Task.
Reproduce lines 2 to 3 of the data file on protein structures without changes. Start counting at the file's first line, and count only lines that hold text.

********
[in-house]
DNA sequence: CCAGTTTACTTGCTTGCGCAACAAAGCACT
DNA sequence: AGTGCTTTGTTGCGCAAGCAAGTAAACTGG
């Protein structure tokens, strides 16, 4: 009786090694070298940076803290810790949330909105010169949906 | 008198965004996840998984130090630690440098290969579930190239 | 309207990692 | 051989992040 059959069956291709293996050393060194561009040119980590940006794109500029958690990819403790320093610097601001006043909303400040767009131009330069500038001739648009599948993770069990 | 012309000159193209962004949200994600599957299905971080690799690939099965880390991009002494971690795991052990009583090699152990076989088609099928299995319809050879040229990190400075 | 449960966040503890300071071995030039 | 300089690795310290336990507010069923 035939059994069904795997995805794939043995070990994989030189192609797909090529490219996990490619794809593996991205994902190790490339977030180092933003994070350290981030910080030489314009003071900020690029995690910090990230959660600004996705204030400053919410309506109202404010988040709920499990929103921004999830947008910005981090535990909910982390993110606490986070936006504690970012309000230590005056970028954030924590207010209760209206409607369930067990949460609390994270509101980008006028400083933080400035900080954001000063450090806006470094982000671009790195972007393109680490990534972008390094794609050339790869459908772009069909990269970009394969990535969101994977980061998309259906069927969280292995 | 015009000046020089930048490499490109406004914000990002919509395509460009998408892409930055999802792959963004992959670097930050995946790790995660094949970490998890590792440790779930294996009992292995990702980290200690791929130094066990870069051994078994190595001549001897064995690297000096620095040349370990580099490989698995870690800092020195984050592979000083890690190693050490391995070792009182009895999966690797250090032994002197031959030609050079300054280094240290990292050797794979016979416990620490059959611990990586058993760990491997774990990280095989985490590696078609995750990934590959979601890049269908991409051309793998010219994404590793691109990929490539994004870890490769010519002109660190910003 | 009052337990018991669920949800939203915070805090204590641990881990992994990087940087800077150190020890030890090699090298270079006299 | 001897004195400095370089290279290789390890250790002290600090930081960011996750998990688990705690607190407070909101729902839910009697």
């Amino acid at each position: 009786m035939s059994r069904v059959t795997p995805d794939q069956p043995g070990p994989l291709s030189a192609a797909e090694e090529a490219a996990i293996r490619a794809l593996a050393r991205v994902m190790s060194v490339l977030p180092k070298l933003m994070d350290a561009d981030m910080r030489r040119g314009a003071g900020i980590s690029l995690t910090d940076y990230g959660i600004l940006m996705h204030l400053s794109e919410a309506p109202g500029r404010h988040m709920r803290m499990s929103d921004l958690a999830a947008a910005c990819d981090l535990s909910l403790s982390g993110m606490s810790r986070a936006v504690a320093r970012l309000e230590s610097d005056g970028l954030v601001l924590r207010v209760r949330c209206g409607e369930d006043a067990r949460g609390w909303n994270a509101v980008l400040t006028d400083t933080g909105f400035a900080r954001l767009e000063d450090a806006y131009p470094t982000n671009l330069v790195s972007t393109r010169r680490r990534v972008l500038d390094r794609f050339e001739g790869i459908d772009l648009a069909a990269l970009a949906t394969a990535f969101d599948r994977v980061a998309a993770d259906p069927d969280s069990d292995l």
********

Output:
DNA sequence: CCAGTTTACTTGCTTGCGCAACAAAGCACT
DNA sequence: AGTGCTTTGTTGCGCAAGCAAGTAAACTGG